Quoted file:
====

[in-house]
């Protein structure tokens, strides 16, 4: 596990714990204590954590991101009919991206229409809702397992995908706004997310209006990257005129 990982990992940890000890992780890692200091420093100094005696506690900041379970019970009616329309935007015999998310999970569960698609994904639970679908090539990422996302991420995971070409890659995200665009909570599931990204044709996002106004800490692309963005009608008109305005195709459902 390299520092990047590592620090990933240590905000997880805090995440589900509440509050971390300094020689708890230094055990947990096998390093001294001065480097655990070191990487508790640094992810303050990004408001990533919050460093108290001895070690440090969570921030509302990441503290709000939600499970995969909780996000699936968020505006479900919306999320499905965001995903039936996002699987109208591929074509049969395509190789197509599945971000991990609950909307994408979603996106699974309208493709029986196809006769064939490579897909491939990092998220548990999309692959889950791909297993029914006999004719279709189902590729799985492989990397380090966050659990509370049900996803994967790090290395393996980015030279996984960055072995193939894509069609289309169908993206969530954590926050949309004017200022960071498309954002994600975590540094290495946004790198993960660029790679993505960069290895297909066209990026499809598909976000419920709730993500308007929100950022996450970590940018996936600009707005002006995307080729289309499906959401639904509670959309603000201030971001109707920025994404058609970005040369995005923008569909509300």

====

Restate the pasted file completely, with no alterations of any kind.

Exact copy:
[in-house]
């Protein structure tokens, strides 16, 4: 596990714990204590954590991101009919991206229409809702397992995908706004997310209006990257005129 990982990992940890000890992780890692200091420093100094005696506690900041379970019970009616329309935007015999998310999970569960698609994904639970679908090539990422996302991420995971070409890659995200665009909570599931990204044709996002106004800490692309963005009608008109305005195709459902 390299520092990047590592620090990933240590905000997880805090995440589900509440509050971390300094020689708890230094055990947990096998390093001294001065480097655990070191990487508790640094992810303050990004408001990533919050460093108290001895070690440090969570921030509302990441503290709000939600499970995969909780996000699936968020505006479900919306999320499905965001995903039936996002699987109208591929074509049969395509190789197509599945971000991990609950909307994408979603996106699974309208493709029986196809006769064939490579897909491939990092998220548990999309692959889950791909297993029914006999004719279709189902590729799985492989990397380090966050659990509370049900996803994967790090290395393996980015030279996984960055072995193939894509069609289309169908993206969530954590926050949309004017200022960071498309954002994600975590540094290495946004790198993960660029790679993505960069290895297909066209990026499809598909976000419920709730993500308007929100950022996450970590940018996936600009707005002006995307080729289309499906959401639904509670959309603000201030971001109707920025994404058609970005040369995005923008569909509300």